The Stock Market & Mortgage Interest Rates
That is, there is no direct effect of stock markets on mortgage rates; however, monitoring the movements of stock markets can occasionally provide insight into other factors that may be influencing the increase or decrease of mortgage rates. Instead of monitoring the stock market to determine the future of your mortgage rates, you should focus on the 10-year yields of United States Treasury bonds. In an environment where interest rates are rising, the value of your existing bonds will decrease.
This increase in the fed funds rate may lead to an increase in mortgage rates, and rising mortgage rates may reduce demand for homebuying, resulting in lower housing prices. Or, mortgage rates may decline when inflation is stable and the Federal Reserve reduces the federal funds rate to stimulate the economy. In this scenario, an increase in the fed funds rate makes borrowing more expensive, as banks may also increase their lending rates.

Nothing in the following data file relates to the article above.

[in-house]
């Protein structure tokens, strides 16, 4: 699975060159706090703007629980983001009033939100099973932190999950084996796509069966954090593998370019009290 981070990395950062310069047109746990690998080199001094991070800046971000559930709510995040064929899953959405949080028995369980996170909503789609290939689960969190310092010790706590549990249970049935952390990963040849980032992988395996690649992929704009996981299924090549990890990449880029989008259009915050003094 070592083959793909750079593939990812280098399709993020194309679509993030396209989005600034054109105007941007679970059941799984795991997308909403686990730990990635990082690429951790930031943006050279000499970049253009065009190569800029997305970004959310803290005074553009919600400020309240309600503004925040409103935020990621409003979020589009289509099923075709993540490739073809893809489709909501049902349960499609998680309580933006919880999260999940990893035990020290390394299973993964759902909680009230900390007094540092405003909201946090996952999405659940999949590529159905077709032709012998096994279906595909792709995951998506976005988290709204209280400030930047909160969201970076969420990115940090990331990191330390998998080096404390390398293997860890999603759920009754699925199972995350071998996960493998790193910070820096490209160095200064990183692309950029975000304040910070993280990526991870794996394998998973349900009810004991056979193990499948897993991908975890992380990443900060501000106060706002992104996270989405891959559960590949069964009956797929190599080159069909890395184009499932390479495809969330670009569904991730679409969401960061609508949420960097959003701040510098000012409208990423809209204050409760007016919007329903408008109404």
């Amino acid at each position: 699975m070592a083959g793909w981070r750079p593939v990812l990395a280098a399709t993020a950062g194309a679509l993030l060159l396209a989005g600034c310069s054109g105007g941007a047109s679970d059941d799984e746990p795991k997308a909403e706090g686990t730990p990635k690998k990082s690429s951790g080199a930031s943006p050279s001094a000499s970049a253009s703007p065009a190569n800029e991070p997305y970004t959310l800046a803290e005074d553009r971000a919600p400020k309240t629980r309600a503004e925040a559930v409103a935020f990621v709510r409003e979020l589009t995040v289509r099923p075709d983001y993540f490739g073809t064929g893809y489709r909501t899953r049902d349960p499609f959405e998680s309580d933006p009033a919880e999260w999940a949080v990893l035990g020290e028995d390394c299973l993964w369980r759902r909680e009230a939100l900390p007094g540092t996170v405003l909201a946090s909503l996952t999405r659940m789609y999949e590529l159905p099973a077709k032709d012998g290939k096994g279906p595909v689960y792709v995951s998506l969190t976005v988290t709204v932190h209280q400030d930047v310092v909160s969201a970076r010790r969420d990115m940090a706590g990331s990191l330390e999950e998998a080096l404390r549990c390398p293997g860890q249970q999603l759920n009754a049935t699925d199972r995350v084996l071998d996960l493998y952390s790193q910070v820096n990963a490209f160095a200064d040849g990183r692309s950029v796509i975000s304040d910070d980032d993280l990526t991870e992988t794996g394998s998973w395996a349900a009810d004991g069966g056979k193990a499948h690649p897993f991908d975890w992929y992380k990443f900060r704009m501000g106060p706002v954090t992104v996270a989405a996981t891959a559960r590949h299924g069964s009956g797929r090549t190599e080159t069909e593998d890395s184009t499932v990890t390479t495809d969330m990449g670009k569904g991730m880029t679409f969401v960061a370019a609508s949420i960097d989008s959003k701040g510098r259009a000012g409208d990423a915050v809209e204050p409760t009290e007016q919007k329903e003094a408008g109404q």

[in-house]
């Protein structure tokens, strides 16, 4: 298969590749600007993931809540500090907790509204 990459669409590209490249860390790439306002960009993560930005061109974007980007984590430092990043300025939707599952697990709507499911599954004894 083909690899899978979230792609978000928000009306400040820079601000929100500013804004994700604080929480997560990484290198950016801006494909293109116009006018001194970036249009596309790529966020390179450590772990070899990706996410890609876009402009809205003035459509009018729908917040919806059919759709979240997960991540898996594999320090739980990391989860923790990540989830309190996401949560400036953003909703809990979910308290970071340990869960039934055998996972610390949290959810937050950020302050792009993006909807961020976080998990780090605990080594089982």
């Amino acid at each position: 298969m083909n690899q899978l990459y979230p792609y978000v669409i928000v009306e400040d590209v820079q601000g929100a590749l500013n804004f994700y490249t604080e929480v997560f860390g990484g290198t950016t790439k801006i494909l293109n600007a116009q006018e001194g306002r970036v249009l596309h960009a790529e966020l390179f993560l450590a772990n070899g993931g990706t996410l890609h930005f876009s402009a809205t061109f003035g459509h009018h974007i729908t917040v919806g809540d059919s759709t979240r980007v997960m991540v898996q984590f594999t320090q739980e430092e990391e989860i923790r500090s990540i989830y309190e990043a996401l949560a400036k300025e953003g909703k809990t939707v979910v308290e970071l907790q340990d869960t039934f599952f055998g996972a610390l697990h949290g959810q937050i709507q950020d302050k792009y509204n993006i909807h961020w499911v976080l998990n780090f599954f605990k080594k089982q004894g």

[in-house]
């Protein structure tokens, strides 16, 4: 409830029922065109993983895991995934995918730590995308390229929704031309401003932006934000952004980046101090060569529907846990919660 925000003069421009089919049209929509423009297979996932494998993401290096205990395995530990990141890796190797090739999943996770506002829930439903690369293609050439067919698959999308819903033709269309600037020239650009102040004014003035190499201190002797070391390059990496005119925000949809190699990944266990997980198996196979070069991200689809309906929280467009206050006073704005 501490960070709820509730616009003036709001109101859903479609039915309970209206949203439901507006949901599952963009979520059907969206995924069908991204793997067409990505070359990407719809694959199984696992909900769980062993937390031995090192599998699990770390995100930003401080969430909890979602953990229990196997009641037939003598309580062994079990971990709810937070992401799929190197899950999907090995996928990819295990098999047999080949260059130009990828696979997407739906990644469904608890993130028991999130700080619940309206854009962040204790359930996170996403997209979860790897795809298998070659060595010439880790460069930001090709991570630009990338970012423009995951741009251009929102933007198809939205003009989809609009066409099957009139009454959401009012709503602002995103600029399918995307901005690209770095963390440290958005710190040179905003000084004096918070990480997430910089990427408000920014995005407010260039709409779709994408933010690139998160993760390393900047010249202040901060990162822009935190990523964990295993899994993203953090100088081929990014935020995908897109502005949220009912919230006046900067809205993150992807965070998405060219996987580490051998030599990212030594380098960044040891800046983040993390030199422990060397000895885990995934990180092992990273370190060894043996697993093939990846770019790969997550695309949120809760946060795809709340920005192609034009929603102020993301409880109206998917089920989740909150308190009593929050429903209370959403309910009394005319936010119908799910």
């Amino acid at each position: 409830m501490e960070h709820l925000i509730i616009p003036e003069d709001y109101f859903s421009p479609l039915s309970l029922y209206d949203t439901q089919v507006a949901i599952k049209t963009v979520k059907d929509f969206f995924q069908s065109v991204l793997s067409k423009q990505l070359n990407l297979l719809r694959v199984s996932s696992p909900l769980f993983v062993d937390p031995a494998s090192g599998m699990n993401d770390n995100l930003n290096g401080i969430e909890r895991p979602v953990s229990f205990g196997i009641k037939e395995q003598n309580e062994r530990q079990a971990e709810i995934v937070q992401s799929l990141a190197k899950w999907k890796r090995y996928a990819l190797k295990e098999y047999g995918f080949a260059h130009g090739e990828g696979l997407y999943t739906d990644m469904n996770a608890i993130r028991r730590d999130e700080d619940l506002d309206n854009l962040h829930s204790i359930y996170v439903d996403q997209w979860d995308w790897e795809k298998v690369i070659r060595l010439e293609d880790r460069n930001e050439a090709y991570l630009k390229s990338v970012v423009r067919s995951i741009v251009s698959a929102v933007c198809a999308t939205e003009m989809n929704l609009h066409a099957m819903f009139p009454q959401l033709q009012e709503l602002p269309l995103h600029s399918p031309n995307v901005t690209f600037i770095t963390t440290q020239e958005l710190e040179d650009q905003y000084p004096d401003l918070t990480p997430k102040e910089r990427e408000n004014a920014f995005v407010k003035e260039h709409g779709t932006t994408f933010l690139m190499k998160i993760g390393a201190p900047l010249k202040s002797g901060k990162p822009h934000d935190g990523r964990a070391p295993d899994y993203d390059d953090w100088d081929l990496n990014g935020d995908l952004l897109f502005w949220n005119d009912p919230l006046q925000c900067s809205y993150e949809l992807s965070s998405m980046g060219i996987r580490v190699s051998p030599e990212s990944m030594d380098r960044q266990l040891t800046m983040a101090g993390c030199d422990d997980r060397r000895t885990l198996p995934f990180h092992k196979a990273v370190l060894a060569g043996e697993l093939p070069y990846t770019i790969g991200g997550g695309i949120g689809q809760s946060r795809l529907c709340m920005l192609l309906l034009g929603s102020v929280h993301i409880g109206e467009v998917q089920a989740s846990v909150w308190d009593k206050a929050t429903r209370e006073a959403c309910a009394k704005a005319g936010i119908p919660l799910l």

Mortgage Rates and Bond Rates
Higher interest rates result in higher monthly mortgage payments, making it more difficult for many individuals to purchase a home. The majority of mortgage lenders maintain interest rates that are slightly higher than bond rates, as these tend to attract investors. In a dynamic free market, government, and privately-backed lenders, compete for the business of homebuyers, driving the average monthly mortgage rate up or down.
Homeowners who wish to take advantage of their home’s equity without having to replace their existing, lower-interest mortgage with a cash-out refinance may benefit from home equity loans. While the Federal Reserve raised its benchmark interest rate by a quarter of a percentage point on Wednesday, this does not necessarily mean that mortgage rates will follow suit, as the housing market has likely already factored in the anticipated increase. For more information, reach out to us.